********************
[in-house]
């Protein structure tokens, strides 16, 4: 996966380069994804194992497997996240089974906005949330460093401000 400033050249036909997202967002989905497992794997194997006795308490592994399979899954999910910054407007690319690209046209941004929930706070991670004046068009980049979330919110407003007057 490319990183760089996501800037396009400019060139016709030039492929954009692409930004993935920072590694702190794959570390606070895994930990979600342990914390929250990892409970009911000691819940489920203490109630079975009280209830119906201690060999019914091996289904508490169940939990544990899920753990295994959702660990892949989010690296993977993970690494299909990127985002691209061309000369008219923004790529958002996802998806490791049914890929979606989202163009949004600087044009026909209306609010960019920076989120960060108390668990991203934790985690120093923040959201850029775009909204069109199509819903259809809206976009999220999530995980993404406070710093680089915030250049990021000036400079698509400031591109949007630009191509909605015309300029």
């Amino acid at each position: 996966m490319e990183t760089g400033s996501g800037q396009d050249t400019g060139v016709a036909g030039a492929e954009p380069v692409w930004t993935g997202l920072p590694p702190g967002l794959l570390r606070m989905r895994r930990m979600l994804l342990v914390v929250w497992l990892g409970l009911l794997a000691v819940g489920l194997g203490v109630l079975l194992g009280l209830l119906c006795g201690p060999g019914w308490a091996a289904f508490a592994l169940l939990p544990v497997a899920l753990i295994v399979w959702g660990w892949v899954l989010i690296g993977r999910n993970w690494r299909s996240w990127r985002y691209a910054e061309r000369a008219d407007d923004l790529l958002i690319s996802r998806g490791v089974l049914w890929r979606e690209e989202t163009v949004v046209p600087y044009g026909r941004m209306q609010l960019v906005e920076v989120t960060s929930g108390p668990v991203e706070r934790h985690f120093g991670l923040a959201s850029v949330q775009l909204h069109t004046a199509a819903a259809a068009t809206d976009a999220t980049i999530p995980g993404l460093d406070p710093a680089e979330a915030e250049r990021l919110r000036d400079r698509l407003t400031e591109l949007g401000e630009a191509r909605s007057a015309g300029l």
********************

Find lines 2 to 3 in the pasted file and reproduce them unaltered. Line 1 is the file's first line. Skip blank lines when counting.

């Protein structure tokens, strides 16, 4: 996966380069994804194992497997996240089974906005949330460093401000 400033050249036909997202967002989905497992794997194997006795308490592994399979899954999910910054407007690319690209046209941004929930706070991670004046068009980049979330919110407003007057 490319990183760089996501800037396009400019060139016709030039492929954009692409930004993935920072590694702190794959570390606070895994930990979600342990914390929250990892409970009911000691819940489920203490109630079975009280209830119906201690060999019914091996289904508490169940939990544990899920753990295994959702660990892949989010690296993977993970690494299909990127985002691209061309000369008219923004790529958002996802998806490791049914890929979606989202163009949004600087044009026909209306609010960019920076989120960060108390668990991203934790985690120093923040959201850029775009909204069109199509819903259809809206976009999220999530995980993404406070710093680089915030250049990021000036400079698509400031591109949007630009191509909605015309300029």
């Amino acid at each position: 996966m490319e990183t760089g400033s996501g800037q396009d050249t400019g060139v016709a036909g030039a492929e954009p380069v692409w930004t993935g997202l920072p590694p702190g967002l794959l570390r606070m989905r895994r930990m979600l994804l342990v914390v929250w497992l990892g409970l009911l794997a000691v819940g489920l194997g203490v109630l079975l194992g009280l209830l119906c006795g201690p060999g019914w308490a091996a289904f508490a592994l169940l939990p544990v497997a899920l753990i295994v399979w959702g660990w892949v899954l989010i690296g993977r999910n993970w690494r299909s996240w990127r985002y691209a910054e061309r000369a008219d407007d923004l790529l958002i690319s996802r998806g490791v089974l049914w890929r979606e690209e989202t163009v949004v046209p600087y044009g026909r941004m209306q609010l960019v906005e920076v989120t960060s929930g108390p668990v991203e706070r934790h985690f120093g991670l923040a959201s850029v949330q775009l909204h069109t004046a199509a819903a259809a068009t809206d976009a999220t980049i999530p995980g993404l460093d406070p710093a680089e979330a915030e250049r990021l919110r000036d400079r698509l407003t400031e591109l949007g401000e630009a191509r909605s007057a015309g300029l």